road-trip-tips

Looking forward to some richly deserved r & r this summer? In all the anticipation of lazy poolside or beachside days, the practicalities of getting to your holiday destination can be overlooked.
The team here at Fixter.co.uk share their top tips to cool down on the road before you head off in the heatwave.

If you’re about to drive off on holiday, here are our top tips as Europe bakes in the heat:

1. Dress right for the drive

Contrary to popular belief, driving barefoot or in flip-flops isn’t technically illegal – as long as you’re safe. That doesn’t make it right, though and the driving standards agency don’t recommend it. You wouldn’t go to the gym in flip-flops, after all, so why drive in them? Wear sensible shoes with soles that are the right thickness to give you enough control over the pedals, and which don’t limit ankle movement.

Dress in light-coloured, lightweight clothes you can layer on and off. Avoid denim, acrylic and corduroy, and if anyone keeps bags on their laps while traveling, that just traps in more heat. Give yourself some space.

2. Cool down on the road

Check your aircon is working before you set off on the road. If your air conditioning is blowing warm air, it could be in need of a regas/recharge or maintenance. For an instant cool down in the heat, make sure you take a frozen bottle of water per person, for pressing against wrists and forehead as the cold compression can help lower your body temperature.

Clearly, carrying lots of fluids, plus fans and cooling sprays, will all help, as will regular breaks and keeping children entertained. Take more water with you than you’ll need, in case you’re on the road longer than planned.

Keep sunscreen to hand – UV rays still come in through car windows (no one wants to get burnt on the way to their holiday). Equally, be aware of signs of heat exhaustion, and act accordingly.

At faster speeds, air con is more economical, while opening windows uses more fuel. If you’re traveling more slowly, say in a built-up area, wind down the windows.

Finally, of course, by driving at the cooler times of day, like early morning or late evening, you’ll avoid the most intense temperatures and the heaviest traffic.

3. Keep car shaded when parked

We’ve all opened a stifling parked car. Try not to park in direct sunlight where possible, place a windscreen sunshade on the dashboard and use window sunshades. Cover the steering wheel with a towel or cloth, or spritz with water. Cover any exposed metal on the seats, like seat belt buckles, it’s never fun getting burnt by those.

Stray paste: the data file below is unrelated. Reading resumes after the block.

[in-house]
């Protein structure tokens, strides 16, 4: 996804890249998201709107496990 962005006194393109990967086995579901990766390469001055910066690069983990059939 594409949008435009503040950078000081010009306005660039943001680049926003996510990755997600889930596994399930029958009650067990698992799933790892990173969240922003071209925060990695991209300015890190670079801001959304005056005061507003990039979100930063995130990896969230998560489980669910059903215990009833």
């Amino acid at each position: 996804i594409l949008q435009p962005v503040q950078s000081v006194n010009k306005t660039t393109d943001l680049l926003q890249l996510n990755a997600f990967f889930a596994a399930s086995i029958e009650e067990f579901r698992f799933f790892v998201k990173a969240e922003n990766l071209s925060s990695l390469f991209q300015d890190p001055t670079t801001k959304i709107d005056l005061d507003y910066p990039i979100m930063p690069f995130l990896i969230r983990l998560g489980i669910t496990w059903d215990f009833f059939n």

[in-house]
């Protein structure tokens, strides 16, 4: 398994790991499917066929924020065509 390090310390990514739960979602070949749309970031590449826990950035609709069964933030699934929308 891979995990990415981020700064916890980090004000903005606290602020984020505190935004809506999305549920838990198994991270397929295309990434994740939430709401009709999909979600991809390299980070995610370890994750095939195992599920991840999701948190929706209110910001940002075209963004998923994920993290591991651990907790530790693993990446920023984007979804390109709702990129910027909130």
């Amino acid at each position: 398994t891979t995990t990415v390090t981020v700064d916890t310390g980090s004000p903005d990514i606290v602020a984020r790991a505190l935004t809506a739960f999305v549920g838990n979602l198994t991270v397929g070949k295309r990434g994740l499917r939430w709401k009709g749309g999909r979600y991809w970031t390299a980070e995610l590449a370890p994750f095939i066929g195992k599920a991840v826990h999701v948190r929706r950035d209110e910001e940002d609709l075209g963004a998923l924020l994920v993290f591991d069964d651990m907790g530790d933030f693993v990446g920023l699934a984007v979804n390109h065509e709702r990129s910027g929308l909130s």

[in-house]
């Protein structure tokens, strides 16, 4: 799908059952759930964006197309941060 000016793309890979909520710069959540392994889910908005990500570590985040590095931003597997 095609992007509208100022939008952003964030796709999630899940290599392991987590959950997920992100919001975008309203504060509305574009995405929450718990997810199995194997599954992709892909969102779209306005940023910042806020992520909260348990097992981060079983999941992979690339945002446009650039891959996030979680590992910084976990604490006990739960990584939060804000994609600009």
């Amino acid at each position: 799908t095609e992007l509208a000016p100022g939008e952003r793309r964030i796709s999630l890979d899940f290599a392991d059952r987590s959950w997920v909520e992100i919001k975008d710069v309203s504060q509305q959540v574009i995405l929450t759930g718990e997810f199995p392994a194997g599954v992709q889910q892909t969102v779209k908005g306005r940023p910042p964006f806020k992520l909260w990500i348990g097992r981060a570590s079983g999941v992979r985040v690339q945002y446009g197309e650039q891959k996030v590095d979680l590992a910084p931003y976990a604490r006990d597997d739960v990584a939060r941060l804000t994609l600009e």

4. Hot weather car care

Roadside assistance organisations report increased call-outs as soaring temperatures place cars under greater pressure. Your vehicle may also be more likely to be in a traffic jam, and might not like being stationary in heat. It needs to be in motion to cool down.

Avoid breaking down in the heat with these tips:
Battery: With old batteries, water evaporates to expose the lead plates. Get yours tested or replaced.
Tyres: These expand on exposure to heat, and can dry out or disintegrate. If they’re under-inflated, it raises the chances of a blow-out, so keep an eye on pressure.
Brakes: If brakes overheat, stopping distances can increase, or they may fail completely. Get yours tested thoroughly before departure, and keep brake fluid topped up.
Fluid: Like people, motors need plenty of fluids. Check coolant and motor oil, plus transmission, power-steering and screenwash fluids.
Belts and hoses: Extreme heat can cause blistering, cracking and other problems with these vital components. Get belts and hoses looked over ahead of a long journey.

Bear in mind that a motorway may be kinder on your vehicle than potentially potholed minor roads.

Finally, on long journeys in high temperatures, your emergency kit becomes important. As well as water, it’s worth carrying non-perishable food and a First Aid kit, along with a torch, jump leads and emergency flares should you get stranded!

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